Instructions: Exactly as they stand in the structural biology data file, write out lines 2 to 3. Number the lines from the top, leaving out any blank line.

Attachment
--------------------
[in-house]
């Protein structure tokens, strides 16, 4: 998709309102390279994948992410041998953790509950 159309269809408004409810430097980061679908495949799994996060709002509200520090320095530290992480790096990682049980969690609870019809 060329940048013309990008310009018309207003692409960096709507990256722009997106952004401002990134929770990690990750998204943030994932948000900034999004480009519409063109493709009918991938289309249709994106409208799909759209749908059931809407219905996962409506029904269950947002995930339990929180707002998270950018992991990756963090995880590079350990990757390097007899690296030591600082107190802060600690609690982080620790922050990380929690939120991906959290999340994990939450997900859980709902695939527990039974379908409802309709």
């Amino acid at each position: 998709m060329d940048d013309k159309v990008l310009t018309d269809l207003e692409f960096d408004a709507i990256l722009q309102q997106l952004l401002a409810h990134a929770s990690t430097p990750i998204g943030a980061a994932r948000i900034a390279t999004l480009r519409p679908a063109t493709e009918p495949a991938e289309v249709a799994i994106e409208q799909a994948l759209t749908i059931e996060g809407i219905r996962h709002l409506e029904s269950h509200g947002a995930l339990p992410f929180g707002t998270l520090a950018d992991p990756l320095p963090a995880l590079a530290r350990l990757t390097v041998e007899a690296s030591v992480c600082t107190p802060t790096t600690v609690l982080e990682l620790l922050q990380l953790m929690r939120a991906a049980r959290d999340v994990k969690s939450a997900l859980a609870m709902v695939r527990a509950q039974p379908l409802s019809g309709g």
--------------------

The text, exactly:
């Protein structure tokens, strides 16, 4: 998709309102390279994948992410041998953790509950 159309269809408004409810430097980061679908495949799994996060709002509200520090320095530290992480790096990682049980969690609870019809 060329940048013309990008310009018309207003692409960096709507990256722009997106952004401002990134929770990690990750998204943030994932948000900034999004480009519409063109493709009918991938289309249709994106409208799909759209749908059931809407219905996962409506029904269950947002995930339990929180707002998270950018992991990756963090995880590079350990990757390097007899690296030591600082107190802060600690609690982080620790922050990380929690939120991906959290999340994990939450997900859980709902695939527990039974379908409802309709």
């Amino acid at each position: 998709m060329d940048d013309k159309v990008l310009t018309d269809l207003e692409f960096d408004a709507i990256l722009q309102q997106l952004l401002a409810h990134a929770s990690t430097p990750i998204g943030a980061a994932r948000i900034a390279t999004l480009r519409p679908a063109t493709e009918p495949a991938e289309v249709a799994i994106e409208q799909a994948l759209t749908i059931e996060g809407i219905r996962h709002l409506e029904s269950h509200g947002a995930l339990p992410f929180g707002t998270l520090a950018d992991p990756l320095p963090a995880l590079a530290r350990l990757t390097v041998e007899a690296s030591v992480c600082t107190p802060t790096t600690v609690l982080e990682l620790l922050q990380l953790m929690r939120a991906a049980r959290d999340v994990k969690s939450a997900l859980a609870m709902v695939r527990a509950q039974p379908l409802s019809g309709g």